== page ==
Tractor Work Resumes

by Ben N on June 6, 2021

After a long hiatus, I’m working on the Electric Tractor Conversion again.
This past year was a bad one, with COVID, a couple of deaths in the family, and other issues.

One of the most difficult for working on the tractor was probably the fact that I was cut off from my typical resources for working on such a project. For example, I don’t have my own lathe or mill. I typically would use such equipment at a cooperative workshop, like the Milwaukee Makerspace, but that was essentially shut down for a year.

Likewise, I’m always trying to learn, and that usually means meeting up in-person with friends who are more skilled than I am in welding, machining, electronics, whatever it is that I need some advice or direction on while working on a project.

10.5″ diameter drive motor from a Nissan brand forklift.

I’ve decided that the best approach for the tractor is simply to use forklift parts. Forklifts are very common electric vehicles and the components are based on simple 36 and 48V DC battery systems. A tractor and a forklift also both have similar speeds, duty cycles, and expected levels of abuse.

Drive motor, test fit in approximate location.


I pulled the 10.5″ diameter series-wound motor from my “wheelie Tractor”. That motor is pretty much the maximum size which will fit in the tractor, both in terms of diameter to the faceplate of the transmission AND length, if I want to have enough room for a hydraulic pump. I originally bought this motor at a rummage sale, pulling it from a scrapped forklift the seller had, and used it in my Electric Geo Metro.

Forklift pump and motor.

Likewise, I located an electric motor and hydraulic pump from a forklift. After a little searching, I figured out that it’s considered a 6 gallon per minute pump. The electric motor spun fine when powered by my dumb multi-volt battery charger, and I was able to test it for proper rotation. After that, I tried running fluid through the pump to actually measure the flow rate. (I used water, knowing I’d make a mess, and the cleaned out and oiled the pump afterwards.)

At 24V, this pump CRANKS!

At 12VDC, the pump ran about like the flow from a garden hose, pumping 5 or 6 gallons a minute. When I tried running the pump at 24V, it really WAS twice as powerful… At least for about 10 seconds, before I blew the fuse on the battery charger. This was with an unrestricted output. At this point, I don’t know exactly how the pump will perform when it is instead pushing a hydraulic cylinder. I would imagine that the pump would slow down considerably. If needed, I COULD always add a speed controller for the pump.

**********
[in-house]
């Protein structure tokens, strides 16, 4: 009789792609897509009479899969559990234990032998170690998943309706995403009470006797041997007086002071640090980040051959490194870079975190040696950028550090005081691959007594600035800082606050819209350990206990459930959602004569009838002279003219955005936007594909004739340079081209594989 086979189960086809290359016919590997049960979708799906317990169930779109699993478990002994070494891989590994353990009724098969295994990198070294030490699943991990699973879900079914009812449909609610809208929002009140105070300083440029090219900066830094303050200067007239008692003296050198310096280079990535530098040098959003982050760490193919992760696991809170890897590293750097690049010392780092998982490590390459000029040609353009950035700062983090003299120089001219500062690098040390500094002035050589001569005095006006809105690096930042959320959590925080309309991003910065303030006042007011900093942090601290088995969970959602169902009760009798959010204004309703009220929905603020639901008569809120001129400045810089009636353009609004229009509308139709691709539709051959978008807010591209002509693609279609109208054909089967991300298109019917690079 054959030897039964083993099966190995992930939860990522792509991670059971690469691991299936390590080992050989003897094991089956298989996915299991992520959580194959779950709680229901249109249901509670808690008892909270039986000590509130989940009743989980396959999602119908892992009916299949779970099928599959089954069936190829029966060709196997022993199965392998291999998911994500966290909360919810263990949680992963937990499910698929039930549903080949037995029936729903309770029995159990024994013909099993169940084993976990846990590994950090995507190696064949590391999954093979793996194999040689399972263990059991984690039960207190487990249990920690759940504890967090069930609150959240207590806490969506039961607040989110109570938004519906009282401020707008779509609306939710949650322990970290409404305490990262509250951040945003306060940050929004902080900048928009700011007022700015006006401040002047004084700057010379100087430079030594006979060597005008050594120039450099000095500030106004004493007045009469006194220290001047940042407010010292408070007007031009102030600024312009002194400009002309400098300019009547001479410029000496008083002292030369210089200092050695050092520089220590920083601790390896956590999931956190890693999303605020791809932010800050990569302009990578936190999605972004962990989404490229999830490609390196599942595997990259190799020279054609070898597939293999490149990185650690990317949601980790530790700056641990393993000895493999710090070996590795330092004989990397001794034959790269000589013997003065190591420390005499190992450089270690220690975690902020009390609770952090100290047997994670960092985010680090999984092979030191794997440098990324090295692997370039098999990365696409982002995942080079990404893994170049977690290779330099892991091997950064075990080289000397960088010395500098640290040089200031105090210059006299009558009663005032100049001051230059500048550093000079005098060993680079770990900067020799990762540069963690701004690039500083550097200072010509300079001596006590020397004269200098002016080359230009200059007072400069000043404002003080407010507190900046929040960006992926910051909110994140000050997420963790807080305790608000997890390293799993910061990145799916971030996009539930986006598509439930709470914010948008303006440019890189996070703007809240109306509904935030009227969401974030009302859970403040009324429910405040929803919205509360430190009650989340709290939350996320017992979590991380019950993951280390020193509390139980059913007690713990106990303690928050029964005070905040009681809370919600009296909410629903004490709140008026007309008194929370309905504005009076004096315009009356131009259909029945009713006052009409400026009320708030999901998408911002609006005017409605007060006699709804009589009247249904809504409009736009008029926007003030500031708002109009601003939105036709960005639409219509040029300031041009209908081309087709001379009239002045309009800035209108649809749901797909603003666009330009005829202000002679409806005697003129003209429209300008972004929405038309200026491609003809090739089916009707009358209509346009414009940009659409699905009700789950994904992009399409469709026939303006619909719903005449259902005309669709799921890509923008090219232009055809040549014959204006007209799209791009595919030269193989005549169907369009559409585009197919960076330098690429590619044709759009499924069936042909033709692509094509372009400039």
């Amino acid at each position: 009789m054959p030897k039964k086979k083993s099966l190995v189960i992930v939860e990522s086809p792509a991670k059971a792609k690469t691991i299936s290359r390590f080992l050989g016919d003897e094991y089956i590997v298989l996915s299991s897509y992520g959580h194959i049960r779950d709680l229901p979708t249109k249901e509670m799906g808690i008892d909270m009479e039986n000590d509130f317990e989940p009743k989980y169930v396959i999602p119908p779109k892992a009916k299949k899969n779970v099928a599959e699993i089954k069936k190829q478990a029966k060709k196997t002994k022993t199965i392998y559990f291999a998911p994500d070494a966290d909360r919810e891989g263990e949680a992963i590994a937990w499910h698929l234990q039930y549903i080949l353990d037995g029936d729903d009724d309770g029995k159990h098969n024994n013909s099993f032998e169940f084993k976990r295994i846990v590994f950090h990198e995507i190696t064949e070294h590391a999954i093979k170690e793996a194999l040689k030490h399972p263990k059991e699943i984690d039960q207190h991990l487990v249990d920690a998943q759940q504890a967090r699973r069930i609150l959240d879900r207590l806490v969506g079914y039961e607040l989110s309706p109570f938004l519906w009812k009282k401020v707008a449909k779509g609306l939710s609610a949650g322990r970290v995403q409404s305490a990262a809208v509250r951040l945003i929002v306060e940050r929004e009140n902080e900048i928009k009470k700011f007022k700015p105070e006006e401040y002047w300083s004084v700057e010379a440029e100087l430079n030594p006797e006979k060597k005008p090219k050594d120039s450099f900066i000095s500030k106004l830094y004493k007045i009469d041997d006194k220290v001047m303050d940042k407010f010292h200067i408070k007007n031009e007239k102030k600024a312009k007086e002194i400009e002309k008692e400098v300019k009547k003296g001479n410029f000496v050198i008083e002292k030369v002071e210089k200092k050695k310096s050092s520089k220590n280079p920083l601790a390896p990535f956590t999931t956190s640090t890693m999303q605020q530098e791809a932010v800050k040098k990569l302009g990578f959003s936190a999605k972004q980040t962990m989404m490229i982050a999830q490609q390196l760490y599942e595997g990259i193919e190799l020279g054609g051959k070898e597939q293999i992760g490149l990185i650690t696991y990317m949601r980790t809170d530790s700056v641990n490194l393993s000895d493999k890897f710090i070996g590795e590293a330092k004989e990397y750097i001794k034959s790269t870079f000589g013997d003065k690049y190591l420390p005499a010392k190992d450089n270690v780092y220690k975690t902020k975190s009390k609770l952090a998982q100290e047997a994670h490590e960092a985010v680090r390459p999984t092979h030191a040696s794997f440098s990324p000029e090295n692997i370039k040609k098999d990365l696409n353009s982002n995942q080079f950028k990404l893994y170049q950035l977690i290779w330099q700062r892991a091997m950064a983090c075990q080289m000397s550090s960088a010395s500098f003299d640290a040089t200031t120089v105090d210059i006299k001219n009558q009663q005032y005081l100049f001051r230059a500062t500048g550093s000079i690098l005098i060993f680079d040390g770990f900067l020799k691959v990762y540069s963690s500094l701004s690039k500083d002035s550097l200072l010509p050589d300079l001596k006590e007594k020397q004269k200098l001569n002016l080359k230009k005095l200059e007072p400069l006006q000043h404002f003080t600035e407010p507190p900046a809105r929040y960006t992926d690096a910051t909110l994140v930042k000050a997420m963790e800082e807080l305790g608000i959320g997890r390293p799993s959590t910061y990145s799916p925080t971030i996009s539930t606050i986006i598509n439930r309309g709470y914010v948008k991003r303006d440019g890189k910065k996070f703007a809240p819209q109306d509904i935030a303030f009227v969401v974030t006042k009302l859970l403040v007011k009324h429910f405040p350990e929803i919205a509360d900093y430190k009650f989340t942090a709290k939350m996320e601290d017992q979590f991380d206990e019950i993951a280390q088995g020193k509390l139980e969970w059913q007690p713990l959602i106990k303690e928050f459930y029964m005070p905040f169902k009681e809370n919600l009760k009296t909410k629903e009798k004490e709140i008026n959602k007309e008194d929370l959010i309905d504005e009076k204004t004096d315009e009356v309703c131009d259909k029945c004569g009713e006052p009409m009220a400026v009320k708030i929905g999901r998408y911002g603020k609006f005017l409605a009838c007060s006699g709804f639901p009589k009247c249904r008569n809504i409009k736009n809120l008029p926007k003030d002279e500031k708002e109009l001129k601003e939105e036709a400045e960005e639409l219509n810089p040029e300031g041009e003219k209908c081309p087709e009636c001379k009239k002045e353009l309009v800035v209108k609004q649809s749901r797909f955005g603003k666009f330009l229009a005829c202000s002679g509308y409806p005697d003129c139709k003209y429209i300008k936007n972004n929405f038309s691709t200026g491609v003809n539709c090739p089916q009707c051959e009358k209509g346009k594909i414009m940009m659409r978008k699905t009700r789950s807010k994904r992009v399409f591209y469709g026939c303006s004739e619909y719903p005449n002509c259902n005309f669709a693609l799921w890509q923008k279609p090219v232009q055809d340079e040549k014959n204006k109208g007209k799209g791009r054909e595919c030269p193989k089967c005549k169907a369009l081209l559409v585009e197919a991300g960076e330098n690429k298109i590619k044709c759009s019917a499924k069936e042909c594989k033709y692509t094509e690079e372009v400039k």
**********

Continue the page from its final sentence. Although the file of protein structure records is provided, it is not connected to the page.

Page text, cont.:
Using my engine hoist, I was able to move the drive motor over to the tractor and roughly position it next to the transmission. It looks like a good fit. Of course, EXACTLY how far the motor will be spaced away depends on the hub which will connect the motor to the flywheel, as the flywheel needs to be in the same location as it was when mounted on the engine.

I was also able to wrestle the hydraulic pump and motor into approximate position. (I slid a stool under the tractor as a stand for it.) That motor might still be able to be mounted a little lower. That would allow for a nice rectangular area ABOVE the drive motor and pump for the battery pack. There’s only a small amount of space between the two motors and between the pump motor and the radiator. As long as I don’t have to move the drive motor out too much, I think it should be just about a perfect fit!

I’ve also been thinking about the machining that’s required for the motor mounting plate, the motor shaft to flywheel, and even how to connect the hydraulic pump to the tractor.

The tractor originally used hard lines all the way from the hydraulic reservoir to the engine-mounted hydraulic pump. I need a way to connect hoses from the new pump to the body of the hydraulic reservoir. I think the best approach is to machine a piece that matches the end flange on the hard-lines. It’s a relatively simple shape – just 3 bolt-holes and a hole for each of the send and return lines. That could easily be made with a mill and a drill-press. Alternatively, I could just CUT the hard lines, but I would still need to do at least a little machining to the ends of the pipes to adapt them. Since I’d have to do some machining anyways, I’d rather not damage the original hard lines and sell them to somebody else who is trying to keep their classic tractor running.

Flange end of the hydraulic hard lines which bolts to the tractor hydraulic reservoir.

I also spoke on the phone last night with a friend of the family. A few months ago, he was in the hospital with a life-threatening case of COVID. Now, he’s back out and doing well. As a semi-retired machinist, he has a lifetime of experience designing and machining custom parts. He offered to let me use his mill and give any tips and training I might need. I also consulted with him on creating custom splines, so that I could make a component which would properly slide onto the splined shaft of the drive motor. He told me that he has access to an EDM at his shop and that would be an ideal way to cut precision splines.

I feel like the ball is finally rolling again on the tractor conversion. I’m glad folks are getting vaccinated, and that we can “get back to normal” again, or at least something like it!

Until next time, stay charged up!
-Ben Nelson


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